CHC-game-program001November brings Thanksgiving Day, and Thanksgiving in Greater Baltimore is synonymous with turkey —  and a football showdown. Since 1920, one of the nation’s oldest Catholic high school sports rivalries, generally played on Thanksgiving mornings, has been the Calvert Hall Cardinals vs. the Loyola Dons (our Jesuit rivals). In fact, the Calvert Hall-Loyola showdown is the longest continuous prep school football rivalry in the United States. For decades, the game was played at Memorial Stadium (home of the Colts) and then, during more recent times, at M&T Bank Stadium (the Ravens’ home), usually before a sizeable crowd. Although Calvert Hall defeated Loyola 9-3 in the first clash (1920), the Dons have won 48 times overall, with 34 victories for Calvert Hall, and 8 ties. Pictured here is the cover of the oldest program of this rivalry (November 23, 1961; 15 cents; played at Memorial Stadium) in the Archives of the legacy Baltimore District, when the Dons prevailed, 38-12.

“An old fashioned Christmas from an old fashioned crowd.”

Spring-Garden-Comm-1986001At Christmas season of 1986, the Community of Spring Garden Street, near Center City Philadelphia, wanted their community’s Christmas card to mimic vintage photo poses. Their version — complete with stern demeanors, Napoleonic positioning of hands, and the donning of caps or hats—is quite entertaining. Seated: Brothers Joseph Willard, Kevin Erb (Director), Thomas Chadwick, Colman Coogan Standing: Brothers Hugh Maguire, Kevin McManus, Thomas Gerrow  The Spring Garden Community operated from 1972 until 2004.  Most of its members worked within the St. Gabriel’s System or at West Catholic HS. One treasured tradition was the hours-long party hosted for Brothers and others every January 1, with Philly’s huge Mummer’s Parade as the main event.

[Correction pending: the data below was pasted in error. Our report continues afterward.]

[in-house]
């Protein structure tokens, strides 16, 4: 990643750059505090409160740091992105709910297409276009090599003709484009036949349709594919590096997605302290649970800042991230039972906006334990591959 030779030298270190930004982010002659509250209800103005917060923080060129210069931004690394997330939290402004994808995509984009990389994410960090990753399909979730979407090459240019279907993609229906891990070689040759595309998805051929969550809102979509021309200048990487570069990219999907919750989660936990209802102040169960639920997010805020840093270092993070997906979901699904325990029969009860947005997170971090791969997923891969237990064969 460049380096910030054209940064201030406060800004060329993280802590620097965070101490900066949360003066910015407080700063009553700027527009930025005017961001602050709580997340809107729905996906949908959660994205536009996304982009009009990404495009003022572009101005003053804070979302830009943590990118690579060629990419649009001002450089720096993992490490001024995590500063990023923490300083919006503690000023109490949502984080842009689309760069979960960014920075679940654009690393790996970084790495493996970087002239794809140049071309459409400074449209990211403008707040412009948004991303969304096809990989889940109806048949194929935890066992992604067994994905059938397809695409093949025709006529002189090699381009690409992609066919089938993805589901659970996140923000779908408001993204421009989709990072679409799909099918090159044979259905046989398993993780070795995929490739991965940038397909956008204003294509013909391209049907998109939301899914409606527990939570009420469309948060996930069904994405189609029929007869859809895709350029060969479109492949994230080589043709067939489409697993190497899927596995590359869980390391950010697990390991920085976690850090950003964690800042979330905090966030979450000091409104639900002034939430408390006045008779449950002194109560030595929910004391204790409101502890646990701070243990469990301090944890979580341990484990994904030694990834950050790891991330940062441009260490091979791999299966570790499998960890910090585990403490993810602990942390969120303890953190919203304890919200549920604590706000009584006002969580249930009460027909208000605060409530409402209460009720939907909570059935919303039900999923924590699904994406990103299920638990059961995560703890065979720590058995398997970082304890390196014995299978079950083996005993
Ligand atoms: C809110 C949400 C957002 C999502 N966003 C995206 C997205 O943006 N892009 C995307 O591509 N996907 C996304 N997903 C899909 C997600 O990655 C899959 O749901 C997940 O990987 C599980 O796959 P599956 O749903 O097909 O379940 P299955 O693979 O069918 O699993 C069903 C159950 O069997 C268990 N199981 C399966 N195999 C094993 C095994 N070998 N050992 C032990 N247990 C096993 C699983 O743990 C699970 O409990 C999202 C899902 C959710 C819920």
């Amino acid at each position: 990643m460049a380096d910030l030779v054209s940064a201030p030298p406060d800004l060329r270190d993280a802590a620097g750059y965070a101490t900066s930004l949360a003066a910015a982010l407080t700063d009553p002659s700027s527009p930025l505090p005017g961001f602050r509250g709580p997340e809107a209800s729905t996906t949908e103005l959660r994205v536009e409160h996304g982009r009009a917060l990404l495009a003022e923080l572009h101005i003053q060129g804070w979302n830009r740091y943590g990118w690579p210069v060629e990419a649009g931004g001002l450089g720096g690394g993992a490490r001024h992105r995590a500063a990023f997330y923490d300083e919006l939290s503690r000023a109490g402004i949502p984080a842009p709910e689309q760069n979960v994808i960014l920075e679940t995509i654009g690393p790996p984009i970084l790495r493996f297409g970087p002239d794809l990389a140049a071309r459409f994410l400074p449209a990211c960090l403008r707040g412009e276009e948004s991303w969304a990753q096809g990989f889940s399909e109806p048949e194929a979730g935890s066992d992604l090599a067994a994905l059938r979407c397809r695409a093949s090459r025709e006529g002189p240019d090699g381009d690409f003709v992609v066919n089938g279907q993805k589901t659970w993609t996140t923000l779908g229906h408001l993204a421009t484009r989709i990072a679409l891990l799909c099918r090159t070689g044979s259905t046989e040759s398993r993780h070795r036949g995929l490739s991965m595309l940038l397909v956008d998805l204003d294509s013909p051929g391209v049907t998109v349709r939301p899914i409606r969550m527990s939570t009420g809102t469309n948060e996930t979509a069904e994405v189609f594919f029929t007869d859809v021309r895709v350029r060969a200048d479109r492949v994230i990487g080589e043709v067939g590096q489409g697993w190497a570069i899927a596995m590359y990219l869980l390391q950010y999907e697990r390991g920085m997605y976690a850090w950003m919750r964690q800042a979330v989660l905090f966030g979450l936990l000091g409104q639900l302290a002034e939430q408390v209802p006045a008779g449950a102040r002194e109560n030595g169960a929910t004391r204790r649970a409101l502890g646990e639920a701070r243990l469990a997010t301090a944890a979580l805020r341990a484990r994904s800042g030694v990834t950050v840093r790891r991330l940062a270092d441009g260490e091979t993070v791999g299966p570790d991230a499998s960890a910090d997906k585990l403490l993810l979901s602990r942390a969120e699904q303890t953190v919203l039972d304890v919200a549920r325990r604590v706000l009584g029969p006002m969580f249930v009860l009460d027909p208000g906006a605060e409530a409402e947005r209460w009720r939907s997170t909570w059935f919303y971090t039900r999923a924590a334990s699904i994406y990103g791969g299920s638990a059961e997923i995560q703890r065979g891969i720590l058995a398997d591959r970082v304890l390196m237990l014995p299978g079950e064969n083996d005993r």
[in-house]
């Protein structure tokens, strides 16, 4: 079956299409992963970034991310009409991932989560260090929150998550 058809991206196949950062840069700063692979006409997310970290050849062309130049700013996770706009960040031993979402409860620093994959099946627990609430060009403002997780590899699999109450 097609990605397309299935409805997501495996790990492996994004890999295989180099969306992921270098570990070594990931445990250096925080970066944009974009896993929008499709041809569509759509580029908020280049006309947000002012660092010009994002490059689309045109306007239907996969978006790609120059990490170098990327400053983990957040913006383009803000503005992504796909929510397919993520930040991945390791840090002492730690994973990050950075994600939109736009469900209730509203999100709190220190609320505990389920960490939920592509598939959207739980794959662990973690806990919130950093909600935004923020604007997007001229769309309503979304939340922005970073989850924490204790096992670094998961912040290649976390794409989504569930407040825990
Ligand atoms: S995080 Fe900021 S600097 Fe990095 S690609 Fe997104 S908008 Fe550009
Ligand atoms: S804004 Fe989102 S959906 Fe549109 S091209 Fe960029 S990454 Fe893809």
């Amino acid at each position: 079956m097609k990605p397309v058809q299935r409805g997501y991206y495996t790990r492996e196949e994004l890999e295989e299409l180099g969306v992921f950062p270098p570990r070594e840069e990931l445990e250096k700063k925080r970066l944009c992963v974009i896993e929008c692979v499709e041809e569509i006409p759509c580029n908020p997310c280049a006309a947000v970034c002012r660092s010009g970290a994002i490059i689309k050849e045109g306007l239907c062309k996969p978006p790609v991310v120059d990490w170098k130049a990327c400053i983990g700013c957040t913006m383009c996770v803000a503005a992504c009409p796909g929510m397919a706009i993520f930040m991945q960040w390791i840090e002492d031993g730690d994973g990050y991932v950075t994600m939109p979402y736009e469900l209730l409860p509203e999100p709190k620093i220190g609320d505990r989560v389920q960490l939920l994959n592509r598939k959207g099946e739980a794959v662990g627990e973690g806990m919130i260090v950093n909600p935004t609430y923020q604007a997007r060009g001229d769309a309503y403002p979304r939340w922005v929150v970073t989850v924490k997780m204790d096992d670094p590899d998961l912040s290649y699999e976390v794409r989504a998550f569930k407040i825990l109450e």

Gene Autry & the Men in Black

scan0004_750Posing for a photo at Lincoln Hall (NY) are cowboy movie star Gene Autry, an unknown priest, Cardinal Francis Spellman of New York, and Brother Austin Charles.

March 1959: Superior General Visits Canada

Toronto-Brothers1959As his extensive tour (November 1958 to March 1959) of Latin America reached its latter stages, Brother Nicet Joseph (Superior General) made six visits in Canada. One of these was at Cardinal Newman HS in Montreal, which was one of the English-speaking schools in that city conducted by the Christian Brothers of the Toronto District. Brother Joseph and his entourage stood at the high table (nearest curtain), while all of the seated Brothers were teaching in Montreal and vicinity. The Toronto District Archives has a larger framed version of this historic photograph, which was published in the Institute Bulletin in October 1959.